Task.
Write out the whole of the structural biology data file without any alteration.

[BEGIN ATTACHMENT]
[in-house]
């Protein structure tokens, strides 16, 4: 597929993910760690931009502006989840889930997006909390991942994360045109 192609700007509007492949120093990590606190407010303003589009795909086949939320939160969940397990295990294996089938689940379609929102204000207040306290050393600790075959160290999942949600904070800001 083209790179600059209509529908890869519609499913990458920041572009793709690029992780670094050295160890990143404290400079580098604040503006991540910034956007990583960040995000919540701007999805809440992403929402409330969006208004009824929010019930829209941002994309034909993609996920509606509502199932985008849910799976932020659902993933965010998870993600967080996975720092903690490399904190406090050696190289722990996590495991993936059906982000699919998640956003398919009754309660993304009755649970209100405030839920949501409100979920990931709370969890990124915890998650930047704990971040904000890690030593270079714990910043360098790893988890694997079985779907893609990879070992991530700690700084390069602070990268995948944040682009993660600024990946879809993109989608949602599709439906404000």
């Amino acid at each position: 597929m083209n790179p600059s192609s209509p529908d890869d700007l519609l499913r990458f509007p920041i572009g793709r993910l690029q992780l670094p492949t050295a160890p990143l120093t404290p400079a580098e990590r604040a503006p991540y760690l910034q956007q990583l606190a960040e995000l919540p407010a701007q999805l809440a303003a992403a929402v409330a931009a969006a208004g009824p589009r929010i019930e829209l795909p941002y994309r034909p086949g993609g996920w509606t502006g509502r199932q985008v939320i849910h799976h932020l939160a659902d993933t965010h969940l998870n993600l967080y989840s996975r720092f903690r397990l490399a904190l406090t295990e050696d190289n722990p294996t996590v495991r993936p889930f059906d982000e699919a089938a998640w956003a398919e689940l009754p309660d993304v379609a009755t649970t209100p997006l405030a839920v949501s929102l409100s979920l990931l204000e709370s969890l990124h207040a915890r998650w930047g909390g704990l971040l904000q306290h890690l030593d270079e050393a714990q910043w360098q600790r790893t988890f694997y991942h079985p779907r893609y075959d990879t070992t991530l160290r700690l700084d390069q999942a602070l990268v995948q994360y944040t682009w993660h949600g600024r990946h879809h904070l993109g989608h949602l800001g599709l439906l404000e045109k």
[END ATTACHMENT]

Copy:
[in-house]
């Protein structure tokens, strides 16, 4: 597929993910760690931009502006989840889930997006909390991942994360045109 192609700007509007492949120093990590606190407010303003589009795909086949939320939160969940397990295990294996089938689940379609929102204000207040306290050393600790075959160290999942949600904070800001 083209790179600059209509529908890869519609499913990458920041572009793709690029992780670094050295160890990143404290400079580098604040503006991540910034956007990583960040995000919540701007999805809440992403929402409330969006208004009824929010019930829209941002994309034909993609996920509606509502199932985008849910799976932020659902993933965010998870993600967080996975720092903690490399904190406090050696190289722990996590495991993936059906982000699919998640956003398919009754309660993304009755649970209100405030839920949501409100979920990931709370969890990124915890998650930047704990971040904000890690030593270079714990910043360098790893988890694997079985779907893609990879070992991530700690700084390069602070990268995948944040682009993660600024990946879809993109989608949602599709439906404000």
């Amino acid at each position: 597929m083209n790179p600059s192609s209509p529908d890869d700007l519609l499913r990458f509007p920041i572009g793709r993910l690029q992780l670094p492949t050295a160890p990143l120093t404290p400079a580098e990590r604040a503006p991540y760690l910034q956007q990583l606190a960040e995000l919540p407010a701007q999805l809440a303003a992403a929402v409330a931009a969006a208004g009824p589009r929010i019930e829209l795909p941002y994309r034909p086949g993609g996920w509606t502006g509502r199932q985008v939320i849910h799976h932020l939160a659902d993933t965010h969940l998870n993600l967080y989840s996975r720092f903690r397990l490399a904190l406090t295990e050696d190289n722990p294996t996590v495991r993936p889930f059906d982000e699919a089938a998640w956003a398919e689940l009754p309660d993304v379609a009755t649970t209100p997006l405030a839920v949501s929102l409100s979920l990931l204000e709370s969890l990124h207040a915890r998650w930047g909390g704990l971040l904000q306290h890690l030593d270079e050393a714990q910043w360098q600790r790893t988890f694997y991942h079985p779907r893609y075959d990879t070992t991530l160290r700690l700084d390069q999942a602070l990268v995948q994360y944040t682009w993660h949600g600024r990946h879809h904070l993109g989608h949602l800001g599709l439906l404000e045109k």